(AP) A bill that would allow Virginia prison officials to execute inmates in the electric chair if lethal-injection drugs are unavailable sailed through the state’s Republican-dominated House of Delegates on Feb. 10.
The measure will now face its real test in the Senate, where Republicans hold a slim majority and a similar measure got tied up two years ago.
Supporters have been using the impending execution of death row inmate Ricky Gray to make their case. The state says it doesn’t have enough pentobarbital — the first in a three-drug sequence used in Virginia — to carry out Gray’s execution on March 16. Gray was convicted of murder.
In an emotional speech on the House floor, Del. Jackson Miller, R-Manassas, the bill’s sponsor, walked through the gruesome details of the slayings that put Gray on death row: the 2006 New Year’s Day stabbing and bludgeoning deaths of 49-year-old Bryan Harvey, 39-year-old Kathryn Harvey and their daughters, 9-year-old Stella and 4-year-old Ruby.
“The case I just told you about is exactly why we have this punishment on our books,” said Miller, a Republican. “This condemned inmate went through our court system with our judges and was found guilty beyond reasonable doubt. … It is our job as this legislature to do what we can in working with our judicial system to finish his task of justice.”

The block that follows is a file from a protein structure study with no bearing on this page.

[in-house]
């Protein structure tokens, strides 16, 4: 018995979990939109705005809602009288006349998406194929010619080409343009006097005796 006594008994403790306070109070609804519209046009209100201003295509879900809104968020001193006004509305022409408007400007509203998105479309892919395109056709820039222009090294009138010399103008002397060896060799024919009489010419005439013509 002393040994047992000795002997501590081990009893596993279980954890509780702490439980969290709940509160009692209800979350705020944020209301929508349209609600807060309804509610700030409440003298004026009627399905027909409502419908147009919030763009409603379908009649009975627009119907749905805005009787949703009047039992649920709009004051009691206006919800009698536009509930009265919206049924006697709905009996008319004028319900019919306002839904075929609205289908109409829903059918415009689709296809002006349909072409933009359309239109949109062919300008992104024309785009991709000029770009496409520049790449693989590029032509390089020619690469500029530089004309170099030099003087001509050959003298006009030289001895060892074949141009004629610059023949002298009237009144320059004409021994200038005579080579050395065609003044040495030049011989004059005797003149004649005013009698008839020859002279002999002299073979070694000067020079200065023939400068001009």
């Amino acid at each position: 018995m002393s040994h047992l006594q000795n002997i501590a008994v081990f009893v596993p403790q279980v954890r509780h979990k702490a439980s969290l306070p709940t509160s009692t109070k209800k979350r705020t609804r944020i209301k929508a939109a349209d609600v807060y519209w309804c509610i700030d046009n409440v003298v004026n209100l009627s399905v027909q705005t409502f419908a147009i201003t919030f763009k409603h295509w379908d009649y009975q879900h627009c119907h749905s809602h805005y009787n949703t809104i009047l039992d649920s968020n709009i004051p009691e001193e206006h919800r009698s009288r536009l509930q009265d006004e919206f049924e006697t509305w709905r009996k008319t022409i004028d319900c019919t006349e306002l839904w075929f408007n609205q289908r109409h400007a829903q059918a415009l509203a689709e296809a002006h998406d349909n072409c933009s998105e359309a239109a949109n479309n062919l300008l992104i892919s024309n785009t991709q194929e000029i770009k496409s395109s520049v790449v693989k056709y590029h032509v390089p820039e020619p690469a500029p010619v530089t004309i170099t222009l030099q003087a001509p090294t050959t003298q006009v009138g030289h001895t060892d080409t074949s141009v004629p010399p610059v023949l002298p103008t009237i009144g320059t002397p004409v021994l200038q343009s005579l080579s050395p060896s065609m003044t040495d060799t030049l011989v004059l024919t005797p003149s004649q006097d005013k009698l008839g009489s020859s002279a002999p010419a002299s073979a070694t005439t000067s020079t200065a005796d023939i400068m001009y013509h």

Gray’s attorney has not returned multiple requests for comment by phone and email.
Drug companies’ resistance to their products’ use for lethal injections has forced officials nationwide to turn to other methods or to halt executions while they hunt for a limited supply.
Tennessee recently approved a similar bill to the one being considered in Virginia. Utah last year approved the use of firing squads for executions if drugs aren’t available. Neither state has carried out executions under those methods since the laws were passed.
No lawmakers spoke against the bill in the House on Feb. 10. But death penalty opponents have decried the legislation, saying it would give the head of the Department of Corrections virtually unfettered discretion to decide which method of execution to use.
“This is the same Department of Corrections that advocated for secrecy last year,” said Jeff Caruso, executive director of the Virginia Catholic Conference, noting the department’s support for a bill that would have blocked the disclosure of public information about lethal injections. “Is this the body that we really want to be giving such discretion to?”
Virginia’s death-row inmates currently get to choose between lethal injection and the electric chair and get the injection if they don’t make a choice. Virginia — one of at least eight states that permit electrocutions — hasn’t used the electric chair since 2013 when it executed Robert Gleason Jr., who remarked that he didn’t want to go lying down.
It’s unclear why Virginia officials say they don’t have enough drugs to execute Gray. The state has two vials of pentobarbital it received from Texas last year and used only one vial in the last execution. Officials have refused to explain.
The bill now under consideration would not go into effect in time for Gray’s scheduled execution, but his execution could be delayed if the state can’t find the drugs.
— ALANNA DURKIN RICHER, Associated Press